A non steroidal anti-inflammatory drug NSAID, Mefenamic acid is predominantly used for treating mild to moderate dysmenorrhea or menstrual pain for a short term, for not more than a week. It may also be used for treating other symptoms at the discretion of the doctor. Mefenamic acid helps to reduce inflammation and thereby pain by blocking the production of some of the body chemicals that cause inflammation, pain, tenderness, stiffness, swelling and increased temperature.
Mefenamic acid blocks the body from producing prostaglandins that are linked to inflammation, thus treating the symptoms of pain and inflammation. In muscles and joints, Mefenamic acid helps to improve movement by reducing inflammation, although it may take a few weeks to relieve pain after the first few doses. This medicine is normally prescribed at the lowest possible dose for the shortest period of time to reduce chances of any side-effects. However, Mefenamic acid should not be taken if the patient exhibits the following:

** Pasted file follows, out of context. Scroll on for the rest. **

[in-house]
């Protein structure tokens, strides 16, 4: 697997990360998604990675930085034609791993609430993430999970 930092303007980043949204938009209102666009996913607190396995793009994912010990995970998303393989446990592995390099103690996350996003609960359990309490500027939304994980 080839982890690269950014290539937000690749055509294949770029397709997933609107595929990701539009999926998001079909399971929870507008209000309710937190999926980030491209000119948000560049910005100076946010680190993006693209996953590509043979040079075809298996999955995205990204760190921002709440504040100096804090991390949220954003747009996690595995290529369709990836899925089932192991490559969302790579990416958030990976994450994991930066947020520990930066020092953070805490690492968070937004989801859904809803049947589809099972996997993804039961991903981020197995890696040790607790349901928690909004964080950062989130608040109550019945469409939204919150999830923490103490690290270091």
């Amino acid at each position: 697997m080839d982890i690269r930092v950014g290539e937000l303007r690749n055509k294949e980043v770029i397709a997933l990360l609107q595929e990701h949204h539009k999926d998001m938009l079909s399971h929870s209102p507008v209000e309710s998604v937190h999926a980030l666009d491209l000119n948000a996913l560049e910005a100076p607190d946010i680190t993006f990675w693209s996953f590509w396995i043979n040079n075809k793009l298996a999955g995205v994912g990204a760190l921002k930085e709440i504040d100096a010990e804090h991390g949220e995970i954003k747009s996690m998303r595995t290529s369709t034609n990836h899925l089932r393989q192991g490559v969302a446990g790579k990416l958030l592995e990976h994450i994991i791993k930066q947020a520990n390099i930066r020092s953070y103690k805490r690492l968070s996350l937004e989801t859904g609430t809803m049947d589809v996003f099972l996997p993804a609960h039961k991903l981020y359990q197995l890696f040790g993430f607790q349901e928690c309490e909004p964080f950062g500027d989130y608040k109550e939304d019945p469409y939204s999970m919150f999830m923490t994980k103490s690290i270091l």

Before using Mefenamic acid, a woman must check the following:
Using Mefenamic acid
There are some medicines which could interact with Mefenamic acid and the healthcare provider has to be informed if any one of the following is taken:
This acid has to be used with great caution as it could cause dizziness or drowsiness. This can get worse if you take it with alcohol or certain medicines. As Mefenamic acid may interfere with certain lab tests, be sure that the doctor or lab technologist knows that Mefenamic acid is being taken - especially in case of blood cell counts, blood pressure, kidney function tests.
Enter your health or medical queries in our Artificial Intelligence powered Application here. Our Natural Language Navigational engine knows that words form only the outer superficial layer. The real meaning of the words are deduced from the collection of words, their proximity to each other and the context.
Diseases, Symptoms, Tests and Treatment arranged in alphabetical order:
Bibliography / Reference
Collection of Pages - Last revised Date: October 26, 2021